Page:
Farro, or spelt as it is often called in the US is a species of wheat, and an important staple in parts of Europe from the Bronze Age to medieval times. It is a hybrid that originated from a domestic wheat, such as emmer, and wild goat grass. In the Middle Ages, it was cultivated in Switzerland, Germany and Tyrol, the southern part of Tyrol now being part of Italy. Spelt was introduced to the US in the late 19th century, soon to be replaced by bread wheat. The rise of organic farming has created a resurgence in popularity of this wheat, as it requires fewer fertilizers to grow than other varieties.
I have heard many claim that spelt and farro are different grains, but according to the International Plant Genetics Resources Institute, they are. They surely seem quite identical to me, based on what I’ve been able to find.
Also contributing to the re-introduction of farro or spelt is a renewed interest in the multiple health benefits of whole grains. Spelt contains 57.9% carbohydrates, 17% protein and 3.0% fat. It is also a great source of B vitamins such as niacin and thiamine, and minerals such as iron and magnesium.
Risotto is a classic dish from all the regions we visit in Northeastern Italy. This time of year, with the wonderful white asparagus beginning to appear, an asparagus risotto would be a perfect dish to showcase this vegetable. In the Veneto, the white asparagus of Bassano del Grappa is renowned for its delicate flavor, and the quality of this hard-to-obtain product is protected with its’ own DOP status. But Friuli-Venezia Giulia is also home to an area that boasts a white asparagus of similar quality, one of the most celebrated crops in Friuli. The town of Tavagnacco honors its’ prized product every spring with the Festa degli Asparagi. Recent years have seen a market increase in the quantity and quality/ the white asparagus is now the most popular vegetable crop in this region, with 250 hectares and about 150 companies cultivating nearly 1M kg annually of the product. Even with this increase in production, there is still not enough available to meet the demand for the product within the Friuli-Venezia Giulia itself, but it is exported nonetheless.
I’ve presented a couple of risotto recipes already on this blog, so I decided to mix things up a bit and experiment with other options. Also, I didn’t have any decent risotto rice, but had spelt! The result was not creamy like a risotto, but quite nice all the same! If you prefer to use rice, the recipe will work for that as well, and will probably cook more quickly, requiring less liquid. I may try pre-soaking the farro or spelt next time I try this, to cut down on the cooking time. I also love roasted asparagus, so I’ve substituted the usual blanched asparagus used in the classic asparagus risotto recipe with oven roasted.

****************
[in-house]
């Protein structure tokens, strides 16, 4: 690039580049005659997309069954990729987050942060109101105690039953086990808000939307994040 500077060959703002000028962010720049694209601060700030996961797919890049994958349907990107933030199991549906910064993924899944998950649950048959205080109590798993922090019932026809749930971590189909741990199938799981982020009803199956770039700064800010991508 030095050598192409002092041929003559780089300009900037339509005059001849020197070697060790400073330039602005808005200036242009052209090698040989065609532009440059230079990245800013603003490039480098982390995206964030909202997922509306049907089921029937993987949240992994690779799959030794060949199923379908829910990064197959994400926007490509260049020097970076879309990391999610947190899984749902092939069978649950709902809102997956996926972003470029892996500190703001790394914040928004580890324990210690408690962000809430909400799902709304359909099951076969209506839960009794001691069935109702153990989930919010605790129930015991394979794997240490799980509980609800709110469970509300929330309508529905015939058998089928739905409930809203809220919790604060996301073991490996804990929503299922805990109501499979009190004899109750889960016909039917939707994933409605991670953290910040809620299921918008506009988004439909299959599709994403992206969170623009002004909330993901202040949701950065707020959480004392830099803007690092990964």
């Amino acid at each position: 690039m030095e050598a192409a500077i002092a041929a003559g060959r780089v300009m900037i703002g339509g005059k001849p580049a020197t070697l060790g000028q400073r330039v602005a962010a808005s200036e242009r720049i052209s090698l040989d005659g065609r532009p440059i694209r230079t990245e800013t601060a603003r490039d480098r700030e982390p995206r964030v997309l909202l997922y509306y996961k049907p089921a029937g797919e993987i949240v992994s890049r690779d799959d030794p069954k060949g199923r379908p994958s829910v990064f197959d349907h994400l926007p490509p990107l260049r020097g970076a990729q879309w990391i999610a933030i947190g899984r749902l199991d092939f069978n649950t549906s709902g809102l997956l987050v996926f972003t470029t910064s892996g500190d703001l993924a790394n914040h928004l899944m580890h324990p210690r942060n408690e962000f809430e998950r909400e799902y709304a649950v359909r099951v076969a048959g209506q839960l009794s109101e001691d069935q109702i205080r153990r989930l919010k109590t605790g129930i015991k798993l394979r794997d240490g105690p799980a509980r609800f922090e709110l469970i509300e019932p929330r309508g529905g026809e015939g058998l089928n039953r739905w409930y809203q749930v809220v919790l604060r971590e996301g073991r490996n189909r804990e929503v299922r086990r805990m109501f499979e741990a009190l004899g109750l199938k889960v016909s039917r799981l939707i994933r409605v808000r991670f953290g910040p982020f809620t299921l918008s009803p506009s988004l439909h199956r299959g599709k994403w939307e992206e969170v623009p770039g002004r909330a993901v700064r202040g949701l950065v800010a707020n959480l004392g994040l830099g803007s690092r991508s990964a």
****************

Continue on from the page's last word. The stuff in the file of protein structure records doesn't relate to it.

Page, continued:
Just a word of caution when using store-bought chicken broth for a risotto – make sure it is low- or sodium-free. I just made some using College Inn broth, and the result was much too salty, even for me who is not shy about using the stuff! I didn’t add any to the dish, but just the continually reduction of cup after cup of the stock during the process of making risotto concentrates the sodium, making the product too salty.
Farro con gli Asparagi
1 pound asparagus, ends trimmed
3 tablespoons extra virgin olive oil
2 tablespoons butter
1 medium onion, cut into 1/4 inch dice
2 stalks celery, peeled and cut into 1/4 inch dice
1 1/2 cup farro
1 cup dry white wine
8-12 cups chicken stock
1 cup grated grana cheese
1/4 cup chopped fresh herbs; parsley, chives, basil
kosher salt and freshly ground pepper
Preheat the oven to 350°.
Peel the asparagus, starting from 1 1/2 inches below the tip and extending to the opposite end. Place the spears on a sheet pan, drizzle with some of the olive oil and season with salt. Roast in the oven until tender. Remove and allow to cool. Cut off the tips, and cut the stems into 1 inch pieces.
Place the stock in a large saucepan and heat over medium heat. Keep warm.
Heat the remaining oil and the butter in another pan, add the onion and celery and cook over low heat, stirring occasionally, for 5 minutes.
Add the farro. Stir for about 1 minute, and then stir in a ladleful of the stock. Cook, adding the stock a ladleful at a time, for about 45 minutes until the spelt is tender and all the stock has been used.
Season with salt to taste, stir in the roasted asparagus, the cheese (reserve some for garnish) and herbs. Serve.